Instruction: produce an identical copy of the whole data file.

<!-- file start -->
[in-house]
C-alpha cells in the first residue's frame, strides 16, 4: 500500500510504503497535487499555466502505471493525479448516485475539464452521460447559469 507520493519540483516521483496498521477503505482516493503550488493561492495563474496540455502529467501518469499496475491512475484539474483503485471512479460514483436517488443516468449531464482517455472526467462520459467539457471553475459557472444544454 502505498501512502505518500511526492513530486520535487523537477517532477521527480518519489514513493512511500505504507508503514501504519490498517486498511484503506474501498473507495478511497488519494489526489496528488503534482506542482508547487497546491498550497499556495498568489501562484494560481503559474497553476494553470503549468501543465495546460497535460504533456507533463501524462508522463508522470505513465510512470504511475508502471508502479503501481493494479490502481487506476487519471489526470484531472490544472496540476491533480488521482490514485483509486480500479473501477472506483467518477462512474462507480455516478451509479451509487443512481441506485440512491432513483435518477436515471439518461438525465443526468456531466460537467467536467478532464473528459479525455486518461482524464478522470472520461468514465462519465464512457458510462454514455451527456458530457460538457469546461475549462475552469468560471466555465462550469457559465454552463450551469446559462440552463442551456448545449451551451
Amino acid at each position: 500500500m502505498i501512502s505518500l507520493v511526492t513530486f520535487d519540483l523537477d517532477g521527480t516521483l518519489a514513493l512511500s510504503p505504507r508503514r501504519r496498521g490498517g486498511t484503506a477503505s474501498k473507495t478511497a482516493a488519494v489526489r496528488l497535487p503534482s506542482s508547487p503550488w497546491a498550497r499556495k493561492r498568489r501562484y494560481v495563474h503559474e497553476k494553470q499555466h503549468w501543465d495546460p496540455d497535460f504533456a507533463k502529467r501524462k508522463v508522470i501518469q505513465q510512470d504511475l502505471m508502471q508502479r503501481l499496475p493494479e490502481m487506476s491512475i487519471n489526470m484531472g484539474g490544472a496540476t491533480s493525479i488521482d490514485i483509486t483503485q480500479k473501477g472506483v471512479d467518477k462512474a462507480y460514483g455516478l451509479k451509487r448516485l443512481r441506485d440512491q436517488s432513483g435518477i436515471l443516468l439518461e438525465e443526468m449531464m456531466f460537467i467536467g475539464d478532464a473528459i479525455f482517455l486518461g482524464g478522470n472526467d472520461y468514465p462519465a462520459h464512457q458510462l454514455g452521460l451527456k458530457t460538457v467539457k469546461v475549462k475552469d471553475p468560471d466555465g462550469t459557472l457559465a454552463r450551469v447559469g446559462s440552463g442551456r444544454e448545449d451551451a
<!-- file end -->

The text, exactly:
[in-house]
C-alpha cells in the first residue's frame, strides 16, 4: 500500500510504503497535487499555466502505471493525479448516485475539464452521460447559469 507520493519540483516521483496498521477503505482516493503550488493561492495563474496540455502529467501518469499496475491512475484539474483503485471512479460514483436517488443516468449531464482517455472526467462520459467539457471553475459557472444544454 502505498501512502505518500511526492513530486520535487523537477517532477521527480518519489514513493512511500505504507508503514501504519490498517486498511484503506474501498473507495478511497488519494489526489496528488503534482506542482508547487497546491498550497499556495498568489501562484494560481503559474497553476494553470503549468501543465495546460497535460504533456507533463501524462508522463508522470505513465510512470504511475508502471508502479503501481493494479490502481487506476487519471489526470484531472490544472496540476491533480488521482490514485483509486480500479473501477472506483467518477462512474462507480455516478451509479451509487443512481441506485440512491432513483435518477436515471439518461438525465443526468456531466460537467467536467478532464473528459479525455486518461482524464478522470472520461468514465462519465464512457458510462454514455451527456458530457460538457469546461475549462475552469468560471466555465462550469457559465454552463450551469446559462440552463442551456448545449451551451
Amino acid at each position: 500500500m502505498i501512502s505518500l507520493v511526492t513530486f520535487d519540483l523537477d517532477g521527480t516521483l518519489a514513493l512511500s510504503p505504507r508503514r501504519r496498521g490498517g486498511t484503506a477503505s474501498k473507495t478511497a482516493a488519494v489526489r496528488l497535487p503534482s506542482s508547487p503550488w497546491a498550497r499556495k493561492r498568489r501562484y494560481v495563474h503559474e497553476k494553470q499555466h503549468w501543465d495546460p496540455d497535460f504533456a507533463k502529467r501524462k508522463v508522470i501518469q505513465q510512470d504511475l502505471m508502471q508502479r503501481l499496475p493494479e490502481m487506476s491512475i487519471n489526470m484531472g484539474g490544472a496540476t491533480s493525479i488521482d490514485i483509486t483503485q480500479k473501477g472506483v471512479d467518477k462512474a462507480y460514483g455516478l451509479k451509487r448516485l443512481r441506485d440512491q436517488s432513483g435518477i436515471l443516468l439518461e438525465e443526468m449531464m456531466f460537467i467536467g475539464d478532464a473528459i479525455f482517455l486518461g482524464g478522470n472526467d472520461y468514465p462519465a462520459h464512457q458510462l454514455g452521460l451527456k458530457t460538457v467539457k469546461v475549462k475552469d471553475p468560471d466555465g462550469t459557472l457559465a454552463r450551469v447559469g446559462s440552463g442551456r444544454e448545449d451551451a